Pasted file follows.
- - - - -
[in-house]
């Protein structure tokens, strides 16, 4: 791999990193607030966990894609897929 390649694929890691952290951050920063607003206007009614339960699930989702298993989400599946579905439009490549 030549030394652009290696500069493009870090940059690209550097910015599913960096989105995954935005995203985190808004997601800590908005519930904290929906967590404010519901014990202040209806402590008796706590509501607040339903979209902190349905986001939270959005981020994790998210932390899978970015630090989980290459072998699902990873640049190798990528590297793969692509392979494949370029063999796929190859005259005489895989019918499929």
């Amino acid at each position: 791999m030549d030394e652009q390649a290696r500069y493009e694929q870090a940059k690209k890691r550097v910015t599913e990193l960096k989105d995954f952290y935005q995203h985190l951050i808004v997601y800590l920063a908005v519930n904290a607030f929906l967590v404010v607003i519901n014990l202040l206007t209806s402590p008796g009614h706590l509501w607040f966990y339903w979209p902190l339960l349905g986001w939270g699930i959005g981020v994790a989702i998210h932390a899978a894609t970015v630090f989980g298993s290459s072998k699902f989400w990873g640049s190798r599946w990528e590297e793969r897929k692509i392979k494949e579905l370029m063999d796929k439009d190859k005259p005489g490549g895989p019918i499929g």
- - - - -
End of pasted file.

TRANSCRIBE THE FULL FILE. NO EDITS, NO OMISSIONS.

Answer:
[in-house]
């Protein structure tokens, strides 16, 4: 791999990193607030966990894609897929 390649694929890691952290951050920063607003206007009614339960699930989702298993989400599946579905439009490549 030549030394652009290696500069493009870090940059690209550097910015599913960096989105995954935005995203985190808004997601800590908005519930904290929906967590404010519901014990202040209806402590008796706590509501607040339903979209902190349905986001939270959005981020994790998210932390899978970015630090989980290459072998699902990873640049190798990528590297793969692509392979494949370029063999796929190859005259005489895989019918499929």
């Amino acid at each position: 791999m030549d030394e652009q390649a290696r500069y493009e694929q870090a940059k690209k890691r550097v910015t599913e990193l960096k989105d995954f952290y935005q995203h985190l951050i808004v997601y800590l920063a908005v519930n904290a607030f929906l967590v404010v607003i519901n014990l202040l206007t209806s402590p008796g009614h706590l509501w607040f966990y339903w979209p902190l339960l349905g986001w939270g699930i959005g981020v994790a989702i998210h932390a899978a894609t970015v630090f989980g298993s290459s072998k699902f989400w990873g640049s190798r599946w990528e590297e793969r897929k692509i392979k494949e579905l370029m063999d796929k439009d190859k005259p005489g490549g895989p019918i499929g």